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tennis coach told me I could transform my tennis experience if I would hit
the ball on the "sweet spot." If I did, my return would be strong,
straight, and true. It would take my play to the next level.
Hitting the "sweet spot" is a true principle for meeting planners as well.
Entertainment. To be entertained is to be passively absorbed
(absorption means the experience goes into the mind) in the experience
through your senses. You are entertained when viewing a performance,
listening to music or laughing with a humorist. Your attention is grabbed
and your mind "absorbs" the experience.
Education. To be educated is to be actively absorbed in an
experience. Education requires participation by the learner. The mind and
body are vigorously engaged in assessing information, making mental
connections, and taking notes. The learner experiences an increase in
knowledge or skills.
Esthetic. In an esthetic experience,
you are passively immersed (immersion is becoming physically or virtually a
part of the experience itself) in the experience. You "go into the
event" but have little or no effect on it. Esthetic experiences include
standing on the rim of the Grand Canyon, viewing art or visiting a museum.
You are content to just be there.
Escapist. In an escapist experience you are actively immersed in
the experience as a participant. Theme parks, casinos, virtual reality
headsets, and chat rooms all qualify as escapist activities. You in some way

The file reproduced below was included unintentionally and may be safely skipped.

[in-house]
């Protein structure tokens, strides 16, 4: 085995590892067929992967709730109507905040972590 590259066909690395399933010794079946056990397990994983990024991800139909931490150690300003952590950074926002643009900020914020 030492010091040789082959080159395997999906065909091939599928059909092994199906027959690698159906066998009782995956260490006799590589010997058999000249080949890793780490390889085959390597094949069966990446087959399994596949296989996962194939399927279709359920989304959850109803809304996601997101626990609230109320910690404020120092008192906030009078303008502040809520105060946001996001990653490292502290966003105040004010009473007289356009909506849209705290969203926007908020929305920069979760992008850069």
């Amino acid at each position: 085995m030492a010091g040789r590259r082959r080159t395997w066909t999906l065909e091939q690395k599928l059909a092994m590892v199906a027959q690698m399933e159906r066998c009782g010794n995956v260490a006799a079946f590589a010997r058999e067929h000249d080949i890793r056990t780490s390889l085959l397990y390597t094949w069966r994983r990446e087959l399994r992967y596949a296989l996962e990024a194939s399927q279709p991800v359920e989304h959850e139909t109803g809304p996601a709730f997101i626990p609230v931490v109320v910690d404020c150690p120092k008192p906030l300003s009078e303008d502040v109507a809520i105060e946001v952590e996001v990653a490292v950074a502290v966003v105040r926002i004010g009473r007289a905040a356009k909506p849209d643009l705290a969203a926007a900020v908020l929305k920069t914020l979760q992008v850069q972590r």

affect the actual performance.
richest meeting experiences encompass aspects of all four realms.
Entertainment and education are very familiar. Both have been essential for
meetings since meetings began. To produce an exceptional meeting, blur the
lines of the realms. Explore how to offer increased, in-depth, timely and
fresh education that is meshed with entertainment. If you do this, guests
will find learning (the primary reason corporations pay for conference
registrations) fun and enjoyable.
take your meetings to the next level, the experience economy level, engage
your guests with an esthetic atmosphere that causes awe and anticipation the
minute they enter the meeting space. Do this with a strong theme carried out
in decorations, color, motion and sound.
instance, have you had a Forest Gump party with gourmet shrimp dishes? Or
tried a nostalgia theme? Baby boomers have a good laugh at an environment
decorated like the homes of the 50's and 60's with Formica dinettes, harvest
gold appliances, TV centerpieces with rabbit-ear antennas, tubs of margarine
and Ed Sullivan look-alike entertainers.
your theme is set, think interactive! Help guests experience the escapist
realm. Panels and small discussions still work but are boring compared to
the same information presented as a game show. Get yourself a look-alike
Regis Philbin and test guest's knowledge of corporate history, products or
services with sweeping lights, dramatic drum rolls, and of course, the
question, "Is that your final answer?"
the ultimate "sweet spot" might be a Survivor Party. Hold it in a
scenic spot. Check off esthetic. Pack the contests with content the guests
need to learn. Check off education. Make them all participate. Check off
escapist. And entertainment? If they are not entertained with all of the
commotion, just send them back to the hotel.
you can combine the four realms of experience in the right way and find a
"sweet spot," guests will be engaged, not just entertained. They
will be transformed and better equipped to meet the every day challenges
they face. Their lives will be taken to the next level of performance.
The concepts of the experience economy have been adapted to many industries. To learn more about these concepts read "The Experience Economy" by Joseph B. Pine
Karla works with organizations that want to benefit from confident workers, synergistic dialogue and innovation. She is the president of People Skills International, Inc and can be reached at 1 770 923 0883 E-mail [email protected] or visit
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